Yeah, that's the species, and correct on the other one too. I just know nothing about African species since I tend to lean towards south American ones.
 
Dch48
  • #13
I forgot about that species but from the picture it is a eupterus, it has the light grey sides with the black spots and what looks like a frayed dorsal fin.
How can you see the sides or dorsal fin? All I can see is a head and I see no spots.
Never mind. I was looking at the first 2 pics. The one with him right side up didn't show yet.
 
jacob thompson
  • #14
Yeah I knOw about the synodonis species I came across them in my African cichlids research and learned about them. It depends on how big the South American tetras are if they’re too small yoy may see them start to disappear from the late eupterus. And some are territorial but since you say it is gettin. Along with the pleco I think you have a more docile one so the pleco should be fine. The nigriventris is a little more aggressive but if you have a big school of them it should make them more docile or you can move him to another tank and make a semI aggressive tank which they are perfect for. And Dch48 he posted a second photo that showed his body and dorsal fin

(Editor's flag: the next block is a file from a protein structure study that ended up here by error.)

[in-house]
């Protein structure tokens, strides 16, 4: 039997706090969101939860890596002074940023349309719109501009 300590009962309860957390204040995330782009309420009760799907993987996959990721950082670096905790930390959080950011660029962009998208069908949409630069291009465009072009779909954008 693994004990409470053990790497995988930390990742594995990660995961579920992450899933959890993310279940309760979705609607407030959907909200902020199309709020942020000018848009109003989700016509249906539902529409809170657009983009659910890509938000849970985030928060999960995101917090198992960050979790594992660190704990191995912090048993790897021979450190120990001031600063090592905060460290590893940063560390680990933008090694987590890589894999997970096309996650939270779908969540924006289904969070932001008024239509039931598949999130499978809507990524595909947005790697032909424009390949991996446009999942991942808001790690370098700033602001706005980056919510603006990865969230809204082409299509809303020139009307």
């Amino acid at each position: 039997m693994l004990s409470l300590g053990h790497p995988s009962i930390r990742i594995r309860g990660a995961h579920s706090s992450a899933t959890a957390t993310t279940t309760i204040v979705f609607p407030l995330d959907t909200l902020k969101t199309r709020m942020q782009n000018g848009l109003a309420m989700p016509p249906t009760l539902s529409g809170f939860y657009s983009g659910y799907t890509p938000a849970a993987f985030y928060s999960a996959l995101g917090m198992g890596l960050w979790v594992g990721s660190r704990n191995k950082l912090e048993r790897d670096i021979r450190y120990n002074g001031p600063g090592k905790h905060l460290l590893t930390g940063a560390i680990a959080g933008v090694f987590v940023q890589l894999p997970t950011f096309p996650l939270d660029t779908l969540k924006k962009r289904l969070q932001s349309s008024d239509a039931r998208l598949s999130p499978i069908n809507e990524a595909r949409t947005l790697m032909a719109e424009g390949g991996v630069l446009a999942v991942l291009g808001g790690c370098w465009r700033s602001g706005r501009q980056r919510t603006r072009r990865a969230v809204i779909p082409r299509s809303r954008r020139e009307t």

MrBryan723
  • Thread Starter
  • #15
How can you see the sides or dorsal fin? All I can see is a head and I see no spots.
I posted other pictures somewhere in this thread. He is right about the species. I looked it up and found other pictures.
 
Dch48
  • #16
I posted other pictures somewhere in this thread. He is right about the species. I looked it up and found other pictures.
Yeah I hadn't seen the one where he is out and right side up. It does look like the eupterus but a rather large one. Do you know how old he is?
 
MrBryan723
  • Thread Starter
  • #17